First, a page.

Lust and other deadly medieval sins.
Away from Tyndal, Prioress Eleanor and Brother Thomas feel lucky to find shelter at a manor, as one of their traveling companions has taken gravely ill. Eleanor is happy to place the ailing girl into the hands of Maud, a physician’s widow with some knowledge of healing, but their stay is not to be peaceful. Master Stevyn, the manor’s widowed steward, has a much younger new wife, Luce, who is putting horns on his head with the help of Tobye, the groom. No wonder Stevyn’s older son Ranulf and his wife Constance see sin everywhere. Huet, the steward’s younger son, has recently displeased his father by giving up a place at university. When Tobye is murdered, the ambitious sheriff insists the killer must be the cook who had eyed Tobye with lust. The sheriff insults Prioress Eleanor with his discourtesy, and his rude refusal to consider other suspects prompts her to question people on her own. When Luce is found hanged, the deductions of Eleanor and Thomas prevent the sheriff from calling it a suicide. Eleanor, who is constantly fighting the lust she feels for her companion, has greater insight into the crime than a nun might be expected to have, but it’s a difficult and dangerous job to winkle out the murderer.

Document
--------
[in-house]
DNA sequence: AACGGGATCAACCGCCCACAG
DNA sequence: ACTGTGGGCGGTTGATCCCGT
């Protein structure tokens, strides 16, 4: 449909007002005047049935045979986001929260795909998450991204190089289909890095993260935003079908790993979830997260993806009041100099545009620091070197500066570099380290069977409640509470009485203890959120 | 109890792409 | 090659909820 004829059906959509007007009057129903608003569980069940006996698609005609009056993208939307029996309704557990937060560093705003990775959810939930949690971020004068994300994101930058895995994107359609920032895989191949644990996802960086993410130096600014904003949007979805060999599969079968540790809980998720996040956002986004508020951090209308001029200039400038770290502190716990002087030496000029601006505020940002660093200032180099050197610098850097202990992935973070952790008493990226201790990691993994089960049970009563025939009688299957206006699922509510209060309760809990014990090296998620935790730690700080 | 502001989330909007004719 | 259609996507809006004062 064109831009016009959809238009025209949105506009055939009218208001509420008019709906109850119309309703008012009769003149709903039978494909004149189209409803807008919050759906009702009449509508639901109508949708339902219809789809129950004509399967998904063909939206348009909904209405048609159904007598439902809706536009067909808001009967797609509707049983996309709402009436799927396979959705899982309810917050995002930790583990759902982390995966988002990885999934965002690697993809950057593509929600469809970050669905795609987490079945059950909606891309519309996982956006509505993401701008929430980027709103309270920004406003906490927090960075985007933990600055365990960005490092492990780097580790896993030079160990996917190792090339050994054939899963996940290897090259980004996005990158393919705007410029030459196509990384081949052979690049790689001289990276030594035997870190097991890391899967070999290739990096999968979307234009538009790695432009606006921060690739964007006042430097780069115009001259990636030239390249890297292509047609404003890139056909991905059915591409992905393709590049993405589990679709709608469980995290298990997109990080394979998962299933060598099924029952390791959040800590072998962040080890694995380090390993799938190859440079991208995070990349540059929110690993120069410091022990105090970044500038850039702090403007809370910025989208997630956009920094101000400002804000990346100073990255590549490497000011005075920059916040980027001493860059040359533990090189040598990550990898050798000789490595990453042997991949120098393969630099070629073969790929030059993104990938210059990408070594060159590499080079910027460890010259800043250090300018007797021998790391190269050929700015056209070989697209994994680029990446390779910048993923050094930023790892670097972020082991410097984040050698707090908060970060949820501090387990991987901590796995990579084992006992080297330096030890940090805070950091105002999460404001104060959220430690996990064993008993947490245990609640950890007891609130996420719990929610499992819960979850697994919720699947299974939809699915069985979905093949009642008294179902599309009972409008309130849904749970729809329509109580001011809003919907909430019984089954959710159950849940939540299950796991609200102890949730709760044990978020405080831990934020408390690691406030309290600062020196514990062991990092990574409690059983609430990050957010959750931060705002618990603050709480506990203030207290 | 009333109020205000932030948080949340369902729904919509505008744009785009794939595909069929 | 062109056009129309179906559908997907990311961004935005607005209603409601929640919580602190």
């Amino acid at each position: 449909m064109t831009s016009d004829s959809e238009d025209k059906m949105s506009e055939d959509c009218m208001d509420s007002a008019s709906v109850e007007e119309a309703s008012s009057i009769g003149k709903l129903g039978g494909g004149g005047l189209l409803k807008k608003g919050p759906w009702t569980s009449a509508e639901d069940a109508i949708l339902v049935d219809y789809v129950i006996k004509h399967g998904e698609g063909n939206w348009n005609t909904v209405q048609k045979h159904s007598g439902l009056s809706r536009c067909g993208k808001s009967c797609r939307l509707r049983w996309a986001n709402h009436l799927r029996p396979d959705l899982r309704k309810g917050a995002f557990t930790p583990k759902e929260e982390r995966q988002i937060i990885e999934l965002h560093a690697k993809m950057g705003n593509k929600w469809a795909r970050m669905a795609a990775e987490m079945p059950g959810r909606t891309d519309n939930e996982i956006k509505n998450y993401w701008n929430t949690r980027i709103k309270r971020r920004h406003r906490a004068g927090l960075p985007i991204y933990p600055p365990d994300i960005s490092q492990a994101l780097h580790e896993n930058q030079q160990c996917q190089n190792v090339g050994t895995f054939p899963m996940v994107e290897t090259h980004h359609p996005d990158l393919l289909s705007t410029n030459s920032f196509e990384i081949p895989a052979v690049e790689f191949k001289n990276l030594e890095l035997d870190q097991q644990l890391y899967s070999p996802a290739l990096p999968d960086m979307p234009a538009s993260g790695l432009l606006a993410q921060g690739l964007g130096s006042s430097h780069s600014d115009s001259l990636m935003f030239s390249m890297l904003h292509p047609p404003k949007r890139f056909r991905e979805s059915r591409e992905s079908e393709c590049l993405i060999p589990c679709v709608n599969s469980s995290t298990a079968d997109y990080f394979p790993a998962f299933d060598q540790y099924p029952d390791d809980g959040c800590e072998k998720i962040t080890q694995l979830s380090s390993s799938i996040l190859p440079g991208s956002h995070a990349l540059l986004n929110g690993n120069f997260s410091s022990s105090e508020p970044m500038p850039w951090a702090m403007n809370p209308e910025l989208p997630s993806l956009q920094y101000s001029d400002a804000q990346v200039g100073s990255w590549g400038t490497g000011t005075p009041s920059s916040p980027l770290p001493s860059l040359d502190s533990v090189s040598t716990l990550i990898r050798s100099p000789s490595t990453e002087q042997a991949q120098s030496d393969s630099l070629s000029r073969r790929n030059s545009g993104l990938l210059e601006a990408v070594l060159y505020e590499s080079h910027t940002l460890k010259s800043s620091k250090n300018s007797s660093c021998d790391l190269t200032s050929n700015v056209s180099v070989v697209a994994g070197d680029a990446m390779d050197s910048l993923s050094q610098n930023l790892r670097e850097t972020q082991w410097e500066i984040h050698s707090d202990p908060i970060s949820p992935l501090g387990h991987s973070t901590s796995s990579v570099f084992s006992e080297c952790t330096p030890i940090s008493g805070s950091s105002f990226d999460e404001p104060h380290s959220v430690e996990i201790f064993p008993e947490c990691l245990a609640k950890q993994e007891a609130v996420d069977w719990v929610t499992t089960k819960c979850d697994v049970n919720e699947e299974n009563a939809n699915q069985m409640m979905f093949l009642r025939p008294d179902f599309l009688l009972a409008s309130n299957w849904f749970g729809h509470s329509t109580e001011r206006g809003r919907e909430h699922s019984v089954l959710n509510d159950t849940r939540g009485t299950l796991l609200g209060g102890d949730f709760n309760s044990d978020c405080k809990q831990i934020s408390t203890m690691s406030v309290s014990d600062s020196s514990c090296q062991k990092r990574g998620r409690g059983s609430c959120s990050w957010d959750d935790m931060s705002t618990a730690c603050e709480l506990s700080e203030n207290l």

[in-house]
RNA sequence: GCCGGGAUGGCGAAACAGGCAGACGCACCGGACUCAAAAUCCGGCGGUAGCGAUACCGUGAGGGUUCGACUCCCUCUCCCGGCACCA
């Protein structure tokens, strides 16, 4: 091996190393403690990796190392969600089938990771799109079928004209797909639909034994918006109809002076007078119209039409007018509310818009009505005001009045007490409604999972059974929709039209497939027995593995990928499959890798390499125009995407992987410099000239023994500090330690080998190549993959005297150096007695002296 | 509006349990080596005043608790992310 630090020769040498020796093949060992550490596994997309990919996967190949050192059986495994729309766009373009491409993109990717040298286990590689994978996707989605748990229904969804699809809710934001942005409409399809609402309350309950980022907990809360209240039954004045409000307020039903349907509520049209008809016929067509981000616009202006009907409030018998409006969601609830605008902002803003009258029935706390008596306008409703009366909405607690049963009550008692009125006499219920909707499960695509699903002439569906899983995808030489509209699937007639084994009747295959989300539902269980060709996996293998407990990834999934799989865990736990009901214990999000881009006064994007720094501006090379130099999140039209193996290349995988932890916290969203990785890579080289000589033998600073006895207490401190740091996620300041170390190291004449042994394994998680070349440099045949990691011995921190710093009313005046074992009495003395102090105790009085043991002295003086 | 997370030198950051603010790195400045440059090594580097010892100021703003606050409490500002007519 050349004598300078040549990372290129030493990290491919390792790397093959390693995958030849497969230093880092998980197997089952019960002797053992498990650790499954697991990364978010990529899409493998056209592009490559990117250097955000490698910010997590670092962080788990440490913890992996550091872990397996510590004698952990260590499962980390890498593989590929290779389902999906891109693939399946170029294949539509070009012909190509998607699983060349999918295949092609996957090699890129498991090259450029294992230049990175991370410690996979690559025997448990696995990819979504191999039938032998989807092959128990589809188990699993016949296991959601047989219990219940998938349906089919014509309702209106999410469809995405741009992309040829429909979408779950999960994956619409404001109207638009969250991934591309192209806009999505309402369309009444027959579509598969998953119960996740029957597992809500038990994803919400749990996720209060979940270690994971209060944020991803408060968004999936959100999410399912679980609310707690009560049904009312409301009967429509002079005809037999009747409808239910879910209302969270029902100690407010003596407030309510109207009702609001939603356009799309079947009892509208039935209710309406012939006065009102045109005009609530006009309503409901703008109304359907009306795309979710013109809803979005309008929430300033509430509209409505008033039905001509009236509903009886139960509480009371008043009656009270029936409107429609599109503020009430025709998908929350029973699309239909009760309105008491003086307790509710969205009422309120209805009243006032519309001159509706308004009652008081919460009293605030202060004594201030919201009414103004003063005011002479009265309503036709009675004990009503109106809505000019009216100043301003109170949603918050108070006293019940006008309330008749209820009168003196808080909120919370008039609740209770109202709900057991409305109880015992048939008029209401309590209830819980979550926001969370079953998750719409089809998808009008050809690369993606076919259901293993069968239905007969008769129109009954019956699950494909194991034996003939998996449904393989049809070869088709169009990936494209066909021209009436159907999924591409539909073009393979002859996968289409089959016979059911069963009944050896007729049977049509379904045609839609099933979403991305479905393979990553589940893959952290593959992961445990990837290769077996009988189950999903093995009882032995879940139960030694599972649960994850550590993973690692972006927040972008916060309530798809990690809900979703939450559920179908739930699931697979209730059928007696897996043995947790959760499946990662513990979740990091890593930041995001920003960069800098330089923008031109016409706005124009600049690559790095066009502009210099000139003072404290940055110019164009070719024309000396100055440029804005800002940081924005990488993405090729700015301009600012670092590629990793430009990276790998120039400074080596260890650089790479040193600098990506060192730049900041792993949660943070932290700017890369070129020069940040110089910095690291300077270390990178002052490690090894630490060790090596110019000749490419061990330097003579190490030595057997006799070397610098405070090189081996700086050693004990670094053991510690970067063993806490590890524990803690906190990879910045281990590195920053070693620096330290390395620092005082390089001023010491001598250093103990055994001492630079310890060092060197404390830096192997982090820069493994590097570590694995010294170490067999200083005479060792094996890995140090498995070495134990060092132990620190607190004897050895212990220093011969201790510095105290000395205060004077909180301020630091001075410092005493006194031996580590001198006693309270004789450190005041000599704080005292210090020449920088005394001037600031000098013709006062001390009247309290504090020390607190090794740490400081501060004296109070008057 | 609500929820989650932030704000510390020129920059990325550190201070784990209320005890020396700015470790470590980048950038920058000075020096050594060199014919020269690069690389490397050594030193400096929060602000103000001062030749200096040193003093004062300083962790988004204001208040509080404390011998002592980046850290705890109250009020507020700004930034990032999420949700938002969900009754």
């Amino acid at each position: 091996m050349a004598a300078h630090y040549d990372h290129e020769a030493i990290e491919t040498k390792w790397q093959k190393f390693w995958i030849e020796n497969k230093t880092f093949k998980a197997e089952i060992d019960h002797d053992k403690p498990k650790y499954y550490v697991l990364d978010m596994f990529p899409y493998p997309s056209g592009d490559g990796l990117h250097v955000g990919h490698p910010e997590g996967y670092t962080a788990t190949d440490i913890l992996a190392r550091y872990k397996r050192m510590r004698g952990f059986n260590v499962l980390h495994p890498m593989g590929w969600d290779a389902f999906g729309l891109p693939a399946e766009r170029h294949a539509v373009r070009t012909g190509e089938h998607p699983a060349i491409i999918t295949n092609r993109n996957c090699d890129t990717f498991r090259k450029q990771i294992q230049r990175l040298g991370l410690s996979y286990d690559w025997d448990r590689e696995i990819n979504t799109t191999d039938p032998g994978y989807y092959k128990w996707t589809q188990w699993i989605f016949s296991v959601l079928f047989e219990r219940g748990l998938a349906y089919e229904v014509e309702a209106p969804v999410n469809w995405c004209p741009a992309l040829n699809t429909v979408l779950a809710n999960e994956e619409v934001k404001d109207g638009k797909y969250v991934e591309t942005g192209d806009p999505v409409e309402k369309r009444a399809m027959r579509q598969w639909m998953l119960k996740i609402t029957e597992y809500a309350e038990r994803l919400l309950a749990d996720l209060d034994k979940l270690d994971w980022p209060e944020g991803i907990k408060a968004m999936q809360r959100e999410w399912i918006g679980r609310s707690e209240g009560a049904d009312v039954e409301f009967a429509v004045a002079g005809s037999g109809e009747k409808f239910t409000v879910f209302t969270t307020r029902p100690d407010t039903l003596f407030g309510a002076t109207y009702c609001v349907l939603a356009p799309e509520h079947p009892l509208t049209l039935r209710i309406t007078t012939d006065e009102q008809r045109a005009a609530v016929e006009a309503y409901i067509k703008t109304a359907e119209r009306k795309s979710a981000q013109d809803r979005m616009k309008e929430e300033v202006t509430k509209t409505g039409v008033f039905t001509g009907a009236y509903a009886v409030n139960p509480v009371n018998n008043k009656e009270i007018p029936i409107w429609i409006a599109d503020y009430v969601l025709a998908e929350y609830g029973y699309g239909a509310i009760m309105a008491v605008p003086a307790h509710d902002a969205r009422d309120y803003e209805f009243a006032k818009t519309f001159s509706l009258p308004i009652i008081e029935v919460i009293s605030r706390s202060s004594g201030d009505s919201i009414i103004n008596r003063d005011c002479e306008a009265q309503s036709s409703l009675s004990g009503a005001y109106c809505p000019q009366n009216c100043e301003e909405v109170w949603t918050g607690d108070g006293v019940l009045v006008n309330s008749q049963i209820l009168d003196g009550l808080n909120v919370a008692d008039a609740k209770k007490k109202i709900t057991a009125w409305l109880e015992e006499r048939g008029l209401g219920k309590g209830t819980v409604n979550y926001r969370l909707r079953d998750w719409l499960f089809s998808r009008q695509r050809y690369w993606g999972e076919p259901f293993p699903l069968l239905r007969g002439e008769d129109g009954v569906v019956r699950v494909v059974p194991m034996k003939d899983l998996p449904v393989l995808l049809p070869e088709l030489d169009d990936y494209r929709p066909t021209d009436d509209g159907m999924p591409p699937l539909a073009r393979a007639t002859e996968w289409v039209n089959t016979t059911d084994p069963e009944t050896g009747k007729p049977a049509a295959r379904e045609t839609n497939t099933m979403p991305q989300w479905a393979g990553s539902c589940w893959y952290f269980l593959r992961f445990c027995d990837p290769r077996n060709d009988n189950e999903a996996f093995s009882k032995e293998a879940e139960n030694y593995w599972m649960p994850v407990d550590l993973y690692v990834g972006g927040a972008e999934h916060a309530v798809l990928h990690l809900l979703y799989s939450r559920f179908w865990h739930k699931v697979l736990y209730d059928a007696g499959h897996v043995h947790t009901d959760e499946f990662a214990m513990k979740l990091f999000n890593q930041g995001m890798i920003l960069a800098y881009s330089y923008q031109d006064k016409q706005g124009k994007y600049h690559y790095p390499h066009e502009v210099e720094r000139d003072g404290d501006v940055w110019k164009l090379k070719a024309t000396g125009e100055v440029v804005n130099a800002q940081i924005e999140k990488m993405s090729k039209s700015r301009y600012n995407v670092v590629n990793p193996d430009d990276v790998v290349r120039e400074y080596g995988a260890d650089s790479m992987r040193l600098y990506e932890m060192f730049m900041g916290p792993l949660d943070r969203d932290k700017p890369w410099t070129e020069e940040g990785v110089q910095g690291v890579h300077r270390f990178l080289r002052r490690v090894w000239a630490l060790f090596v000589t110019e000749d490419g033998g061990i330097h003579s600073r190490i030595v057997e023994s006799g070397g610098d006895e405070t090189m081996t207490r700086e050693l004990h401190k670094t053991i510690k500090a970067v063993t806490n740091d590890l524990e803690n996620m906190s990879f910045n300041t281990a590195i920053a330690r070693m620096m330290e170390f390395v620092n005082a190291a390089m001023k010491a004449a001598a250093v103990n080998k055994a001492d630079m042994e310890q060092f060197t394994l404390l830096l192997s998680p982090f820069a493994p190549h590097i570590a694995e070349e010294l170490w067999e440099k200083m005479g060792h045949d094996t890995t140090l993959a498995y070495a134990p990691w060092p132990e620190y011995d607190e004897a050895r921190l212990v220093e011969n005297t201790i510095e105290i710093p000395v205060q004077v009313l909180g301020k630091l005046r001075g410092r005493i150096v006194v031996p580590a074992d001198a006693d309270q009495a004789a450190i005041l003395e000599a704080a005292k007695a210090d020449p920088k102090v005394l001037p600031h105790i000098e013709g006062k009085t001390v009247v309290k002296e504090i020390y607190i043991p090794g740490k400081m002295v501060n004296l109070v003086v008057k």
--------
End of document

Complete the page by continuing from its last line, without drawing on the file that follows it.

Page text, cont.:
The sixth of Royal’s historical mysteries (Forsaken Soul, 2008, etc.) proceeds as slowly as the Middle Ages, but it keeps you guessing.